Ardal O’Hanlon is a name that isn’t necessarily always on everyone’s lips – but his face is, and his character of Father Dougal in Father Ted will live on until humanity is no more. Mr O’Hanlon’s problem is that he was just so good as Father Dougal that no one wants to believe that he isn’t Father Dougal. And that’s his opening bid in his new show The Showing Off Must Go On, currently touring. He gets irritated at being mistaken for Dougal – yet his first (extremely funny) anecdote illustrates just how like Dougal he really is. You’re gonna have to face the fact, Mr O’H; in the same way that My Lovely Horse will always be a possibility for next year’s Irish Eurovision entry, Father Dougal is the gift that keeps on giving.
But I’m running away with myself. First on, we had a support act in the shape of Brodi Snook, an Australian comic whose name sounds more like one of those healthy 1970s Scandinavian crispbreads. Ms Snook is a smart little powerhouse of strong contemporary material, but with a calm, gentle delivery that belies the savagery of her observations. The Derngate auditorium is a vast and lofty place and I think Ms Snook’s style would probably be more suited to an intimate venue. But she gave us a good show and it was an enjoyable hors d’oeuvres before the main course.
We last saw Mr O’Hanlon six years ago, where his soft, relaxed style oozed over you like a comfy duvet. Today, I felt his stand-up had more attack, and more bite, and was probably the better for it. Nevertheless, I still feel he’s exactly what the late Sir Terry Wogan would have been like if he’d gone for a stand-up comedy career. Jocular, knowing, confiding; relating many of his comic observations to his family life and noting how, once you reach 50, you really don’t care about what anyone else things. For example, I loved his sequence of how most people have a Bucket List of things they want to do whereas he has a F**kit List of things he has no intention of doing.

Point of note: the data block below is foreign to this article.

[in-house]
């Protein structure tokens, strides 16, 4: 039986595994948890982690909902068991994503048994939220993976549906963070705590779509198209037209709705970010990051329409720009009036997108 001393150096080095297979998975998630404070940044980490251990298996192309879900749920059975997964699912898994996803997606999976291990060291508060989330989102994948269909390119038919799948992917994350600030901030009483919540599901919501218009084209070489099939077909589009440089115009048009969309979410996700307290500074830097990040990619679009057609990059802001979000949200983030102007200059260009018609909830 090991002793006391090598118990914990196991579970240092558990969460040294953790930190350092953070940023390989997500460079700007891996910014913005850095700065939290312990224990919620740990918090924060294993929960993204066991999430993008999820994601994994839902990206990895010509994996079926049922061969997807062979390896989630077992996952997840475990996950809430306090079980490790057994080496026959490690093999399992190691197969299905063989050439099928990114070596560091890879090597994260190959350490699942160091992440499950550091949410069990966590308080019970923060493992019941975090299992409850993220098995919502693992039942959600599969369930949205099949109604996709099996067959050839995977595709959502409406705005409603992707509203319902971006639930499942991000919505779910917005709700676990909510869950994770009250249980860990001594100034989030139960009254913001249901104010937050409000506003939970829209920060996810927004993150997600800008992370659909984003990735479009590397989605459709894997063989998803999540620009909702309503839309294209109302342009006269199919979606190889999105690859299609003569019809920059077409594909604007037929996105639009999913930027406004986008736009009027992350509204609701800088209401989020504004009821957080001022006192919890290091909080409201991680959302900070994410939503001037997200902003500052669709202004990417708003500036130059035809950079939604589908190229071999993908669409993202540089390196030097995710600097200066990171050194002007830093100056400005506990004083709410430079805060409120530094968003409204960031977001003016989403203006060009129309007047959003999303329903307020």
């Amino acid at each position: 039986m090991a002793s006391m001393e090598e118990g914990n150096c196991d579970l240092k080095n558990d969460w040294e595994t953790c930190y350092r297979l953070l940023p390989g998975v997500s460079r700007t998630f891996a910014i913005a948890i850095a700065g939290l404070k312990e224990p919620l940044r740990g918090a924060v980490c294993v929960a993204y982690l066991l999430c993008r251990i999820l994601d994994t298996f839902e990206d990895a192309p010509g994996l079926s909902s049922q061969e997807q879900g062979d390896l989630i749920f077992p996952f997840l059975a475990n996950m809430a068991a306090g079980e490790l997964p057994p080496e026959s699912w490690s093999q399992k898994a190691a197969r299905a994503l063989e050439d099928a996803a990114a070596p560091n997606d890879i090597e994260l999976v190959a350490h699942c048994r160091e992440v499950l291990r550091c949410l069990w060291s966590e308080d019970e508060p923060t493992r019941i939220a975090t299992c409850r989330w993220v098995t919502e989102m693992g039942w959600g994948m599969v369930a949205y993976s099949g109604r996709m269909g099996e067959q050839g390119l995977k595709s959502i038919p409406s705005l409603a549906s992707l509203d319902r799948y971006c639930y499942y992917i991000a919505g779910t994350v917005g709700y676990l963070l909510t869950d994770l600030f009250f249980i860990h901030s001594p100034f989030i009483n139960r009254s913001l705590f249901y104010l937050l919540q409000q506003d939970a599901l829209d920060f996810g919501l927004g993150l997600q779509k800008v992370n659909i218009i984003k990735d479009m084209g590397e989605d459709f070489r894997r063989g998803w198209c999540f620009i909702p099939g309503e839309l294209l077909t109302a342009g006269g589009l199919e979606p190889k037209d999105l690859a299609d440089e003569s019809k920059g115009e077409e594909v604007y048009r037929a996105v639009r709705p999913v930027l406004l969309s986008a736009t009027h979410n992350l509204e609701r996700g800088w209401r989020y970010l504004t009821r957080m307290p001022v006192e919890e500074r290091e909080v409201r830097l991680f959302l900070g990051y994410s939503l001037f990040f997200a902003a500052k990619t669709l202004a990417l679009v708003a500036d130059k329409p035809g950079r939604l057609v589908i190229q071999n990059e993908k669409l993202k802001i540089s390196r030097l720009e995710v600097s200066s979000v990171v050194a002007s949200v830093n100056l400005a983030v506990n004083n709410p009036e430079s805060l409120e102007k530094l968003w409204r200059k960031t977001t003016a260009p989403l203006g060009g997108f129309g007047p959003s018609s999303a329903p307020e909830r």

One fairly unusual aspect of his comedy is that, unlike most comics, his material hardly ever strays into the bedroom – apart from one teenage reminiscence of passing round the only dirty magazine in Ireland, with an unexpectedly whambam punchline. With an air of part-innocence and part-resignation, Mr O’H confesses his perfect night would be to stay up late watching TV and eating crisps, and I completely get where he’s coming from. He pushes tentatively at the door of Brexit, to see how we react; wisely he decides not to enter in too far.
With a stage backdrop of posters advertising his previous gigs, there’s a charming disconnect between the pizzazzy showbiz world of comedy and sitcom, and this mild, unremarkable middle-aged man talking about a range of domestic observations that we can all recognise. Technically, it’s a pretty fantastic performance, with a very rewarding number of callbacks coming home to roost at the end, a confident clear delivery and a very amiable persona doing the talking. There are a few terrific belly-laughs, but for the most part it’s simply an enjoyable meander through life’s idiocies. His UK tour continues through to next March and, honestly, why wouldn’t you want to see yer man do his stuff?